And all of a sudden, he was drowning. His lungs filled with water; it ran into his eyes, his nose. He was puzzled. How did he get into water? Then he remembered he was drowning, and tried to scream, but that just filled his mouth with water.
Then suddenly he stopped. He blinked. He wasn’t drowning. He exhaled and inhaled again. A feeling of water running over his side. He was… swimming?
That was odd. He had never thought he had learnt how to swim. He had read about people being able to do extraordinary things in moments of great danger, and he suspected this might be the case, conveniently forgetting that he had originally dismissed that theory with a scornful ‘Bah!’
He was beginning to panic now. He tried to scream again, but no sound came out. He looked around, and found that his field of vision was wider than normal, but also tilted at a weird angle.
He tried to kick forward, but found that his legs moved together, almost as if they were joined. He was extremely confused now. What in the world was going on?
And suddenly, it hit him. And he laughed at the absurdity of it all. Really, the whole thing was too ridiculous for words. He laughed internally, finding that he could make no audible sound. But soon, he stopped. The more he thought about it, the more real it began to seem. Was it really happening?
He pushed forward, the action coming naturally, and found he quite enjoyed the feeling of water running over his gills; it sort of tickled him. He swam faster and faster, having no idea where he was going, just aimlessly swimming about. It was a few hours before he got tired and stopped.
As he tried to catch his breath, so to speak, he wondered how he had been transformed, and whether he would be able to turn back. Being Mr. Jayadev Narayan was pretty bad, he had to admit, but he didn’t want to be a fish. But somehow, somewhere deep inside the depths of his tiny two-chambered heart, he knew he wouldn’t be able to turn back.
He sighed. It was amazing how fast he had resigned himself to his fate. Adaption, the human Mr. Narayan would call it. It was one of his specialities.
He began swimming again, aimlessly. He swam towards the floor of the lake, brushing past a clump of seaweed and some algae. He spotted a deep red sea-crab scuttling along and had the sudden urge to ram into it. It was with great difficulty that he restrained himself.
All of a sudden, he spotted something out of the corner of his eye. It streaked past, and he spun around too late. His beady eyes scanned the horizon keenly, waiting for it to reappear.
It did, quite soon enough. A spot of light, he thought. It was much too bright and concentrated to be any reflection of a sunbeam. He swam curiously towards it, reaching out tentatively with his tiny fin. It moved away.
He swam again, reaching out with his fin. Then it moved.
He was beginning to get angry now. Obsessed with catching the little glowing dot, he swam on and on, barely looking at where he was going.
Then the net fell.
Too late, he realized his mistake. The steel fisherman’s net was closing around him fast, grazing his pretty scales, drawing blood. He wailed silently, struggling against the force of the net, but in vain.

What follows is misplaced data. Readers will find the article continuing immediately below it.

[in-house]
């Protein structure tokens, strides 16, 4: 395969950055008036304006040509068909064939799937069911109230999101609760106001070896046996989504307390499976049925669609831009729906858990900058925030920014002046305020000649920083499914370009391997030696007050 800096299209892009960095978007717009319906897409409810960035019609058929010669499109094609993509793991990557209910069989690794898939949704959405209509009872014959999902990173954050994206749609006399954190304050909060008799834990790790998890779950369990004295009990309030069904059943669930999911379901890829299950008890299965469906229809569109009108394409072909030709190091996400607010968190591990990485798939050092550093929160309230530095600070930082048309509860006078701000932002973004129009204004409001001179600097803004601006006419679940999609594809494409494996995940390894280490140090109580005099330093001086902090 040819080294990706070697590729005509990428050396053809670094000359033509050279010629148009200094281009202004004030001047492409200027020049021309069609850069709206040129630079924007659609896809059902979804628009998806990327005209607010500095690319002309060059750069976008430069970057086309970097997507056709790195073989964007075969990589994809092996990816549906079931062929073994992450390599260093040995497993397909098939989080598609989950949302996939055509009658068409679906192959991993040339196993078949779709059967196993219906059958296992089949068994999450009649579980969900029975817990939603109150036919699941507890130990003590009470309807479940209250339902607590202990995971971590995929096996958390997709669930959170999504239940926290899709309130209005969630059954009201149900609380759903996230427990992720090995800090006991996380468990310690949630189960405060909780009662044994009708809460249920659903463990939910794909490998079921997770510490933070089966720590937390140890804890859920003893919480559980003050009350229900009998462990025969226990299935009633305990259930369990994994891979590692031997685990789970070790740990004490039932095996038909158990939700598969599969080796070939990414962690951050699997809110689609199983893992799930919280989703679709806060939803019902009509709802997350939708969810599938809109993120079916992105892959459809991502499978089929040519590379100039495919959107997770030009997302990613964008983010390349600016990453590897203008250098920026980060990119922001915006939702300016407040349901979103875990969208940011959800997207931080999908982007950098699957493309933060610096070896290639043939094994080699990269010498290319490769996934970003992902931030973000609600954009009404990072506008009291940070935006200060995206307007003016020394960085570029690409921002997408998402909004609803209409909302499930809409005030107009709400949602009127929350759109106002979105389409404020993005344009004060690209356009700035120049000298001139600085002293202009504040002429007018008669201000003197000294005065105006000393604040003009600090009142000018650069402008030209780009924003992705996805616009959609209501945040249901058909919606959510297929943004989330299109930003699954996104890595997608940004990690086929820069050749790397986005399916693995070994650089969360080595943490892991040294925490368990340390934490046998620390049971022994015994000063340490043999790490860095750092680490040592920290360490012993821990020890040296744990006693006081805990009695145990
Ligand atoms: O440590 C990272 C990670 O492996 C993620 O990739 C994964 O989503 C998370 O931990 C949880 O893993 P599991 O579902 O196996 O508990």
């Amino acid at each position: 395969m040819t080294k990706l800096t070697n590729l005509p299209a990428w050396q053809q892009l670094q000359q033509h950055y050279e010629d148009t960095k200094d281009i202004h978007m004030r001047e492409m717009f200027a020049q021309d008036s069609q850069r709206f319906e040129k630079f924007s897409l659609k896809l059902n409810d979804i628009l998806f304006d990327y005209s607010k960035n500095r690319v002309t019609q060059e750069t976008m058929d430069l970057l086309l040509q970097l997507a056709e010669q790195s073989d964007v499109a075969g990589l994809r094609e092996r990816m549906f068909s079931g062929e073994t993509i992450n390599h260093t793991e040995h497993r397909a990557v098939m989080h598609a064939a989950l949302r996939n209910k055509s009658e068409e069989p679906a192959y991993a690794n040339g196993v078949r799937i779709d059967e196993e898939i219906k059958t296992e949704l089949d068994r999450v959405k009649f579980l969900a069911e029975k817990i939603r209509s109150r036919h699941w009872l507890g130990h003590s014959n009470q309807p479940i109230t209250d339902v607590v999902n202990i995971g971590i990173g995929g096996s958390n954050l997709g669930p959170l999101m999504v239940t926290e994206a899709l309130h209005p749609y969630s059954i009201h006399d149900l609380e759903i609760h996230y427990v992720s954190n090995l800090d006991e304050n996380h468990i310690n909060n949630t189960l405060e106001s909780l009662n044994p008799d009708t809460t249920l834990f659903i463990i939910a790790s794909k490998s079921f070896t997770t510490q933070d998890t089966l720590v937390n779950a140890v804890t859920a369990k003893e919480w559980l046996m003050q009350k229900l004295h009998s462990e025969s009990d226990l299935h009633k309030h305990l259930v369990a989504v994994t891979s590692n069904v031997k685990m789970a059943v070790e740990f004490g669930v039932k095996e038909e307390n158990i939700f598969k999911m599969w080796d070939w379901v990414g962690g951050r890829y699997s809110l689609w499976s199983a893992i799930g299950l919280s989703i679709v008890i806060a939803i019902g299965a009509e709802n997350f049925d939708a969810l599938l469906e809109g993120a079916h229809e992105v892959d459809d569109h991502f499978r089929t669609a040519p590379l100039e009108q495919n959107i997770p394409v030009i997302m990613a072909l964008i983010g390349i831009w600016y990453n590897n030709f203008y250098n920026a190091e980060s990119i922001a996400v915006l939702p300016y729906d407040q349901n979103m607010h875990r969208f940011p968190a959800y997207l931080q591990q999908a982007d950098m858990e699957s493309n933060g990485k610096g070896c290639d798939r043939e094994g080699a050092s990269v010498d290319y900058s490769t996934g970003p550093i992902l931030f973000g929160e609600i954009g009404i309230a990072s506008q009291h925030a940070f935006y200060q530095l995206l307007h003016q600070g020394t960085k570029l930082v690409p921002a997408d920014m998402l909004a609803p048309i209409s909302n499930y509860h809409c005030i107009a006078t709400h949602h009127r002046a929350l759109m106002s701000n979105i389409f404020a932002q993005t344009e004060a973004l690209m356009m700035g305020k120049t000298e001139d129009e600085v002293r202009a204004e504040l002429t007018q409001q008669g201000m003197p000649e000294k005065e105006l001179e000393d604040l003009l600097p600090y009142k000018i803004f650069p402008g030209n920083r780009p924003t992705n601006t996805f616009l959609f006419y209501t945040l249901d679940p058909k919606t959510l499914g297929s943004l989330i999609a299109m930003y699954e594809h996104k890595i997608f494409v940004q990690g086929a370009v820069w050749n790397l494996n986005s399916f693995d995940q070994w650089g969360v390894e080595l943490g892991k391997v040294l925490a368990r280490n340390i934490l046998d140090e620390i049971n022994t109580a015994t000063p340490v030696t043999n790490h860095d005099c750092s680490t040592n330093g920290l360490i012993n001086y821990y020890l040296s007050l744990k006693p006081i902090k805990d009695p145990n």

He was lifted up fast, breaking the surface of the water with a large splash. He thrashed and squirmed, but the net had been too tightly woven around him.
“Oh my God! This is a monster!” he heard a voice say.
He thrashed further, screaming and shouting.
“Quickly, spear it!”
“Wait till the rest of them hear about this one!”
He began squirming harder now, desperately looking for a way out. Anything would do, even the tiniest cut in the net.
The spear was raised, and the fish stopped squirming.
The pole was thrust powerfully forward, three people putting their weight behind it. The tip touched flesh, piercing it as a hot knife would butter.
Black spots swam before his eyes. Strange, he thought, because he wasn’t in water anymore. Stars danced in his diminishing vision. Strange, he thought again, because it was the middle of the day.
The tip of the spear emerged from the other side of his body.
Just before his vision completely blackened and he reached the Holy Planes beyond, a last thought struck him; a cruel consolation (he had firmly believed that Fate was a sadist and was delighted to be proven right):
At least now they’d remember him.
You must sign up or log in to submit a comment.
It's a wonderful story! Please read my latest story
Thanks so much!
I loved this, Nandan. You wrote it so well. It was engaging and funny. You provided such depth of Mr. Narayan that I grew to like him despite his cantankerous nature. I thought the whole story was strong, but the opening was really excellent - you got my attention!
Thanks so much! Really means a lot!
Wow! I loved the detail and depth, the dialogue was also really clear. Btw can you check out my new story? but enough about me I loved storyline it was super creative
Thanks so much! And sure, I'll check out your story.
I really liked the magical realism in this piece. It took the story to a new level and had me surprised at the end without it being too jarring. Thanks for sharing!
Thanks so much!
You put so much character into Mr. Narayan; it made for a very witty read!
Thanks so much!
Hilarious. Really interesting. Well written, Nandan. Keep writing. Waiting for more of yours... Would you mind reading my new story in the same prompt? Thanks.
Thanks so much! And sure, I'll check out your story soon!